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Posts tagged ‘strengths’

The Emotionally Destructive Marriage: How to Find Your Voice and Reclaim Your Hope

SOURCE:  Leslie Vernick

– Why the Problem Isn’t Yours—But the Solution Is
– When to Fight for Your Marriage and When to Let Go
– How to Make Necessary Changes and Move Toward Healing

Many of you reading this blog are in destructive marriages. You’re tired. You’re confused. You’re afraid. You have no idea what to do to change your marriage, but you notice that you are changing. You are not the person you used to be, and perhaps not the person you want to be. You don’t like what’s happening to you. I want to give you four steps that you can practice that will help you gain CORE strength.

My friend Barb’s beach house is a little slice of heaven on earth. Her home away from home is built right on the boardwalk, and I can sit on her balcony and watch the dolphins play. I love the salty air, the ocean breezes and all the foods I don’t normally eat, like extra cheesy Manco and Manco pizza and lemon Polish water ice. Barb and I get up early in the morning before it gets too hot and take our five mile power walk up one end of the boardwalk and down the other. The last morning of one of our mini vacations was exceptionally hot, and ten minutes into our walk I was already drenched in salty sticky sweat, my hair matted close to my head. When we completed our five mile trek, Barb turned toward me, her hair still fluffy with her skin only slightly glistening, and said, “Leslie, I’ve noticed you’ve been slouching.”

Slouching? Really? In this heat, what do you expect? I thought to myself. Barb’s words stung hard, but I knew she was right. I had exercised most of my adult life, but over the past few years admittedly I had gotten lazy. I guess it showed more than I noticed, not only in my waist line but in my posture. When I returned home, I called a gym and made an appointment with someone who could help me.

The following week I reluctantly met with Chris, a young, burly fitness trainer who pushed me through a battery of tests and finished our evaluation by whipping out a camera. Already I felt old, frumpy, and fat, but it got worse. You know the saying a picture doesn’t lie. The truth was right in front of me. My shoulders slumped, my belly pouched out, my back swayed and my neck and chin somehow jutted out from my shoulders in a most unflattering way—and I worked hard to stand up straight when he took the picture. Chris turned to me eyebrows raised and said, “You need to build your core.”

“What’s that?” I asked, dreading his response.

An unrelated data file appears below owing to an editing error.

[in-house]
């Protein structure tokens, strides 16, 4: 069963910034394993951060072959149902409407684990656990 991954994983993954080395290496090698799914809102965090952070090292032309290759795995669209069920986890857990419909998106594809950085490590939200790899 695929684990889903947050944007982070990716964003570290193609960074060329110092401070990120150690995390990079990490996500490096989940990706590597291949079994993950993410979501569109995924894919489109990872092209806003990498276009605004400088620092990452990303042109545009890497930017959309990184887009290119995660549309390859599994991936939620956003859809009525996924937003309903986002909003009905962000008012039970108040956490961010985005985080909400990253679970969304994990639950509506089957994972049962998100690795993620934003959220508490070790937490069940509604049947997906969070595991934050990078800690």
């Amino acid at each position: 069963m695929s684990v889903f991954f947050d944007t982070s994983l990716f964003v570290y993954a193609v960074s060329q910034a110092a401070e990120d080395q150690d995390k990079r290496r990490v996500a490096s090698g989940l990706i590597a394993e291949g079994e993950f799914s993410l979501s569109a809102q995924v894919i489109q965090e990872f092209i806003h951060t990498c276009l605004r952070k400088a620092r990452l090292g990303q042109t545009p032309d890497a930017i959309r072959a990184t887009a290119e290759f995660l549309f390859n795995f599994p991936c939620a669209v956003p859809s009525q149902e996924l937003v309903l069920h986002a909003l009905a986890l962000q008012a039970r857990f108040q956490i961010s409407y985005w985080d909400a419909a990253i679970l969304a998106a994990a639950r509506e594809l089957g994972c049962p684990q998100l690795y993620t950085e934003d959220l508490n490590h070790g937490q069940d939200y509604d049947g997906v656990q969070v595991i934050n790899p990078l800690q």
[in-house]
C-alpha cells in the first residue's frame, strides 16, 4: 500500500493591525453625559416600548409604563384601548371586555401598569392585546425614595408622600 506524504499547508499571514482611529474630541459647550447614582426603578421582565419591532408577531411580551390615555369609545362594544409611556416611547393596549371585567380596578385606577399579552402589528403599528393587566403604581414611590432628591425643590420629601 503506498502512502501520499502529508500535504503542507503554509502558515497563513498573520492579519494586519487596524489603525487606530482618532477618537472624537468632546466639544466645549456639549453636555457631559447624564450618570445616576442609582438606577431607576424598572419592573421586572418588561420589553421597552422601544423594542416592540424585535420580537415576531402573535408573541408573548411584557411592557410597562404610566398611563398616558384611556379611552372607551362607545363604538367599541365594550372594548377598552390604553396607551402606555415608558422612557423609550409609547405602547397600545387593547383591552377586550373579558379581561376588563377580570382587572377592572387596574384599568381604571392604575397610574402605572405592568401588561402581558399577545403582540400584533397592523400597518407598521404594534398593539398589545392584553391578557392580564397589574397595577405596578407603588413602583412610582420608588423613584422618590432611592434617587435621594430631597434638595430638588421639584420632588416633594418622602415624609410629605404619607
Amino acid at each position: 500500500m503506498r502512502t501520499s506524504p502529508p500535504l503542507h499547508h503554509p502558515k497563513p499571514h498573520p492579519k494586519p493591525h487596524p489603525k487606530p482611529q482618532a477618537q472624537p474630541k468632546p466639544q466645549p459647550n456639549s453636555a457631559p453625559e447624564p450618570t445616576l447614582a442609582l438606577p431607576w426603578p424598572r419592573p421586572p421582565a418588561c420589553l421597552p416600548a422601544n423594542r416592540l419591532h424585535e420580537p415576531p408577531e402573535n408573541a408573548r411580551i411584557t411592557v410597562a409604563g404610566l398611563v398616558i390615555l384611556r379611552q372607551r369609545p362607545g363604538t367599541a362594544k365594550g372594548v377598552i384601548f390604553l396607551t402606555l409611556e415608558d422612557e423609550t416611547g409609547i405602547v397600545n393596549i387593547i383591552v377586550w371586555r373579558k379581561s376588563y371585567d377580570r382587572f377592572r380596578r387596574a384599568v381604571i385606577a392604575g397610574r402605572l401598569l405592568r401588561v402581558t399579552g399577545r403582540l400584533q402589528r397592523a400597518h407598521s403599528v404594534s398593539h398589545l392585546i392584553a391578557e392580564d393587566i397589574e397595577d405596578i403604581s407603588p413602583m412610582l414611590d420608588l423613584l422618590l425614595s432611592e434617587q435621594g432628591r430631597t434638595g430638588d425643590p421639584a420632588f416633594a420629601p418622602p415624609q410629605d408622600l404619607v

“Your core muscles wrap around your abdomen and back and they support your spine and keep you balanced and stable,” Chris said. “Bottom line, a strong core keeps you from slouching and looking old.” Then he asked, “Are you ready to get to work?”

“Ummm, let me think about this for a few days,” I stammered, anxious to bolt out of there as soon as possible.

After a good cry, I realized I was faced with a tough choice. I was either going to work hard to strengthen my core muscles or I could continue to do nothing and become fatter and more slouched. I didn’t like those two alternatives. I wanted Chris to tell me that there was a third choice, a pill I could take or a massage I could get, something that didn’t hurt and was easier than working out with weights three times a week. But that wasn’t one of my options if I wanted to improve my core and my weight, as well as my overall body alignment.

If you’re in a destructive marriage, you know that you have some difficult choices in front of you. Believe me. I know change is hard, and sometimes we’re only motivated to change when the pain of staying the same becomes greater than our fear or pain of making the change. You can choose to grow stronger through this destructive marriage or not, but if you choose to do nothing, understand what it will cost you.

Your emotional, mental, and spiritual core will get weaker and weaker, curving inward until your entire person-hood is out of alignment. Sacrificing yourself by allowing someone to sin against you to keep peace in your marriage is never a wise choice, not for you, not for your husband, not for your marriage. God calls us to be biblical peacemakers, not peacekeepers or peace fakers.

Whether you’re in a destructive marriage or not, these four core strengths are essential to build and maintain good mental, emotional, spiritual and relational health. I will use the acronym CORE to help you remember what they are. With God at our center and with his help we will choose to be:

C         I will be committed to truth, both internally in my own heart and mind and externally. I refuse to pretend.

O         I will be open to the Holy Spirit and wise others, teaching me, maturing me, and guiding me into his way of living my life.

R         I will be responsible for my own responses to destructive behavior and commit to being respectful without dishonoring myself.

E         I will be empathetic and compassionate towards others without enabling people to continue to abuse and disrespect me. empathetic

Marital adversity not only reveals character, it shapes it. You have a choice about how that shaping is taking place right now. When you know and believe that you are a loved, valuable, worthwhile human being and live from that core place, toxic people lose their power to manipulate you. They can’t control and intimidate you as they once did when you felt worthless, dependent and needy.

If you don’t strengthen your core, you will always live from your circumstances and your emotions. On the other hand, when you live from your core, your abusive/destructive husband might permanently damage your marriage, but he cannot destroy you.

Don’t forget, your CORE reflects who you are or who you want to be, not just what you do.

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